Northern Ireland `facing exclusion from future trade deals' after Brexit
AS the rhetoric of EU and UK negotiators becomes more positive about the potential of a Brexit deal before the end of the year, it has been suggested Northern Ireland could face exclusion from future British trade deals.
Both Conservative Party chairman Brandon Lewis and head of the European Commission Jean-Claude Juncker expressed confidence that a deal satisfactory to both sides is close.
Suggestions came from several outlets with good EU sources that among the ideas floated is, following the UK's departure, east-west checks could be "one way", allowing Northern Ireland produce free access to UK and EU.
It was argued that, under such circumstances, the European Commission would "inisist" that in the event of a backstop Northern Ireland would be excluded from UK agreements with so-called `third countries.'
However, this would close the north off from any trade deal negotiated between the UK and countries outside the EU, such as the US.
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However, such restrictions are expected to be strenuously resisted by the DUP - whose confidence and supply pact with Theresa May's government will be required to vote any new measures through parliament - and some Tory MPs.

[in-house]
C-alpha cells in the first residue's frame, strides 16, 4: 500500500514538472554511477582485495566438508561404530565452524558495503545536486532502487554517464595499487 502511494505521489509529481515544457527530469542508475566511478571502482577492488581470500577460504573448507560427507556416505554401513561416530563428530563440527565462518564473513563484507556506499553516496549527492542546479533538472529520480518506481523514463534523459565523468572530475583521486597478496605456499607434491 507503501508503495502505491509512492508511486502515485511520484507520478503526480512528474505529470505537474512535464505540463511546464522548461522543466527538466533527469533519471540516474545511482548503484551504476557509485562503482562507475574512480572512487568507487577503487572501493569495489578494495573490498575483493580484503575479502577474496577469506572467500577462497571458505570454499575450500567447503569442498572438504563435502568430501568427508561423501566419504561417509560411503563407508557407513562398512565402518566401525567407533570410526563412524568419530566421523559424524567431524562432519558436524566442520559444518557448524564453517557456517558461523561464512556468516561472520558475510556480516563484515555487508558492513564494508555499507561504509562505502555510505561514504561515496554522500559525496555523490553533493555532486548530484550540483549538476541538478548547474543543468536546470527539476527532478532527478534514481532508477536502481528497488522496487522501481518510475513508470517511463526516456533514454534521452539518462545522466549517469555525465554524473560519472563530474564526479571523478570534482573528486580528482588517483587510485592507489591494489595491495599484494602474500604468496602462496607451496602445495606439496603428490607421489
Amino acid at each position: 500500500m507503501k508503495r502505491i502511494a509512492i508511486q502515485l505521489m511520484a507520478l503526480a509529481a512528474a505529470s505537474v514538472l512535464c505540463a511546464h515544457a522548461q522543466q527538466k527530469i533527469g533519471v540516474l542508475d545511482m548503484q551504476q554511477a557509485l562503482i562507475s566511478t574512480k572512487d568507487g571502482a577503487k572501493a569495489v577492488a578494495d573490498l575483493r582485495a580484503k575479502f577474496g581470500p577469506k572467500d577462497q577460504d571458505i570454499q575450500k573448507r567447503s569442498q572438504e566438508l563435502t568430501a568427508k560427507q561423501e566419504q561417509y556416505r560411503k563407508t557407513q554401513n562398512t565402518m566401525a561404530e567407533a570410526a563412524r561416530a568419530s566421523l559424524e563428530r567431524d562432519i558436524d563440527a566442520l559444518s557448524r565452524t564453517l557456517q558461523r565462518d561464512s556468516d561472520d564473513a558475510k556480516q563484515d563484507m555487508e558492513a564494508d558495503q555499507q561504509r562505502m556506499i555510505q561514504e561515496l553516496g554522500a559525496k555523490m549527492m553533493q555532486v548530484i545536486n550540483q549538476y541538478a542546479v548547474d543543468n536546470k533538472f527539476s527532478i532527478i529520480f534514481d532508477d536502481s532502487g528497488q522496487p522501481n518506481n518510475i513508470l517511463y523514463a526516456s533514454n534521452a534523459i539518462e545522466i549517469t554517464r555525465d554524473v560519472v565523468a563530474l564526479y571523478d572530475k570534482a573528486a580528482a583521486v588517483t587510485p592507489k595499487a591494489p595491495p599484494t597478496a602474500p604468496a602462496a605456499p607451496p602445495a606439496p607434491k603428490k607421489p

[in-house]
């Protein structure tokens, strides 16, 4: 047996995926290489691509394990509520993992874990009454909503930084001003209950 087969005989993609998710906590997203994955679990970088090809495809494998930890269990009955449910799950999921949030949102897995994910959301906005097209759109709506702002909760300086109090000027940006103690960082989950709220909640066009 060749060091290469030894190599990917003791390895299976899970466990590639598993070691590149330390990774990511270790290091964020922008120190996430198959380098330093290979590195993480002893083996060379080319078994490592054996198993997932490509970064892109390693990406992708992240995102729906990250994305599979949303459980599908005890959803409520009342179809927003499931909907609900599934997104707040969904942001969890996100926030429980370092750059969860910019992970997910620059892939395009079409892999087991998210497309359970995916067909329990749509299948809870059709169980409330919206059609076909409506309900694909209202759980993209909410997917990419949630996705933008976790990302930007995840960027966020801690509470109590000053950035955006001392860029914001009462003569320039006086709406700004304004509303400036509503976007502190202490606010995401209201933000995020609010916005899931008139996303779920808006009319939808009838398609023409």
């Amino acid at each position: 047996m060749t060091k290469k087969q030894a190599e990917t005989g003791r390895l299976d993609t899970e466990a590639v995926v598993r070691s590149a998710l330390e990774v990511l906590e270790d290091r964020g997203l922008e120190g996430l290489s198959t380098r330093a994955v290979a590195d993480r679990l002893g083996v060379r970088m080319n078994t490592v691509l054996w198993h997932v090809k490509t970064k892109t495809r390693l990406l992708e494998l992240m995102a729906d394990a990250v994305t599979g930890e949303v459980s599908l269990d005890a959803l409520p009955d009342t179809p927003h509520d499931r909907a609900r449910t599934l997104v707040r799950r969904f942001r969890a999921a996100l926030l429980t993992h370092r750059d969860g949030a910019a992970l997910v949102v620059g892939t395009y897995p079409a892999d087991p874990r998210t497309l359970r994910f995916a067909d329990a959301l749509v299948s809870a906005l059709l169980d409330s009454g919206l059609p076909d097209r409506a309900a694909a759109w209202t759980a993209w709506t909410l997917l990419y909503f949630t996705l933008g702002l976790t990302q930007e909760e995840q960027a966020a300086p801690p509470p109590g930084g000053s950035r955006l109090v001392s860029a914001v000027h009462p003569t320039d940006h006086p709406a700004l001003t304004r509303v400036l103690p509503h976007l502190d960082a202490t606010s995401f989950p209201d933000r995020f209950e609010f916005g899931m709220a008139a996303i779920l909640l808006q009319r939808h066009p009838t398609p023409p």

Meanwhile. the former head of MI6, Sir Richard Dearlove, has insisted the UK can "survive and thrive" outside the union.
He told Sky News' Sophy Ridge on Sunday programme, said he was "personally happy" to see the UK leaving the EU as it was "an issue of sovereignty".
"We've never been part of continental Europe's political ambitions to create a federated union, we've always opposed that.
"I think the EU in its current form, and I'm not suggesting it's going to disappear, but it radically needs change and if it's going to have an inner core which is politically motivated, we're never ever going to be an enthusiastic part of that."
However, Dame Inga Beale, chief executive of insurers Lloyd's of London, warned that after Brexit the firm will not be able to offer insurance from London as before.
Dame Inga told BBC One's Andrew Marr show it is opening subsidiary in Brussels.
"We wouldn't have done that if it wasn't for Brexit, something that we've been forced to do.
"We will potentially lose the ability to pay any claims on our contracts and that's what we're lobbying the government for, to say can you resolve this continuity of contract, how can we service our customers beyond Brexit.
"Some jurisdictions are saying that post-Brexit if we don't get some transition deal and some negotiation happening, we fundamentally won't be able to pay a claim for a policy holder, customer, say in Germany."